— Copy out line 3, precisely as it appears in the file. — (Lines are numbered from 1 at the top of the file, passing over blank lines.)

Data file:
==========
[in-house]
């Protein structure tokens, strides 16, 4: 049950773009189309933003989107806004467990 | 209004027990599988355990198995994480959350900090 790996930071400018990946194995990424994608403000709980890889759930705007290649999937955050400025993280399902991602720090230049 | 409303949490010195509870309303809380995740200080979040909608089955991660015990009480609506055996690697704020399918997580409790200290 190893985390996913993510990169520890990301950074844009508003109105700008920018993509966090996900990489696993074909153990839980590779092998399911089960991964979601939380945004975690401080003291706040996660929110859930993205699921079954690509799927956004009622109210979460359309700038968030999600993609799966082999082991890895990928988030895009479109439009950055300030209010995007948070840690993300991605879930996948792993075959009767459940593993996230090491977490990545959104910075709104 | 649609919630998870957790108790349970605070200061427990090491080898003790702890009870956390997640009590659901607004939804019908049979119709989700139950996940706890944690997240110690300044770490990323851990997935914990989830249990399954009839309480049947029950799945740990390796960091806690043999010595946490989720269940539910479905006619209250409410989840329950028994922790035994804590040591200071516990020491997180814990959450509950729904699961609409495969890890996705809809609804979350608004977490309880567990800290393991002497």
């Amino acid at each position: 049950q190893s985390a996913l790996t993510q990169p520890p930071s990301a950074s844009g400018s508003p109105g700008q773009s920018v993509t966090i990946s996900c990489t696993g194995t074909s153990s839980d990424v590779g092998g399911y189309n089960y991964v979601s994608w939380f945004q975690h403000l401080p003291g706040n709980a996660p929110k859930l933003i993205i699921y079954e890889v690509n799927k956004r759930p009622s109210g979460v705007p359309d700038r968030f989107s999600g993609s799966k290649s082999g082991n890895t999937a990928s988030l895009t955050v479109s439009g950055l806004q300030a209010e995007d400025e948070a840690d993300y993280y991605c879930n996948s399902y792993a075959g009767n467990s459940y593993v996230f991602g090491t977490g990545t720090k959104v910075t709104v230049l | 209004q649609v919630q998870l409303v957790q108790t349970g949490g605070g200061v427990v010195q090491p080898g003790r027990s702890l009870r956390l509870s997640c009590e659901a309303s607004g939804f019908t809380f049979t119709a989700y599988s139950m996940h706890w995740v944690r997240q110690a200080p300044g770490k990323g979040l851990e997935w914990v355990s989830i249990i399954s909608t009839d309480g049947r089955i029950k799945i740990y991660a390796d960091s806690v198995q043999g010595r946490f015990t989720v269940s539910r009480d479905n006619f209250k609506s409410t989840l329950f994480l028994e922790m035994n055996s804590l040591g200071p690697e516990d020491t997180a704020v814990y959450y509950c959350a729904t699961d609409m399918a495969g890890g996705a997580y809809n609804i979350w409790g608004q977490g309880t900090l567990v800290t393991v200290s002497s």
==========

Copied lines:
């Amino acid at each position: 049950q190893s985390a996913l790996t993510q990169p520890p930071s990301a950074s844009g400018s508003p109105g700008q773009s920018v993509t966090i990946s996900c990489t696993g194995t074909s153990s839980d990424v590779g092998g399911y189309n089960y991964v979601s994608w939380f945004q975690h403000l401080p003291g706040n709980a996660p929110k859930l933003i993205i699921y079954e890889v690509n799927k956004r759930p009622s109210g979460v705007p359309d700038r968030f989107s999600g993609s799966k290649s082999g082991n890895t999937a990928s988030l895009t955050v479109s439009g950055l806004q300030a209010e995007d400025e948070a840690d993300y993280y991605c879930n996948s399902y792993a075959g009767n467990s459940y593993v996230f991602g090491t977490g990545t720090k959104v910075t709104v230049l | 209004q649609v919630q998870l409303v957790q108790t349970g949490g605070g200061v427990v010195q090491p080898g003790r027990s702890l009870r956390l509870s997640c009590e659901a309303s607004g939804f019908t809380f049979t119709a989700y599988s139950m996940h706890w995740v944690r997240q110690a200080p300044g770490k990323g979040l851990e997935w914990v355990s989830i249990i399954s909608t009839d309480g049947r089955i029950k799945i740990y991660a390796d960091s806690v198995q043999g010595r946490f015990t989720v269940s539910r009480d479905n006619f209250k609506s409410t989840l329950f994480l028994e922790m035994n055996s804590l040591g200071p690697e516990d020491t997180a704020v814990y959450y509950c959350a729904t699961d609409m399918a495969g890890g996705a997580y809809n609804i979350w409790g608004q977490g309880t900090l567990v800290t393991v200290s002497s």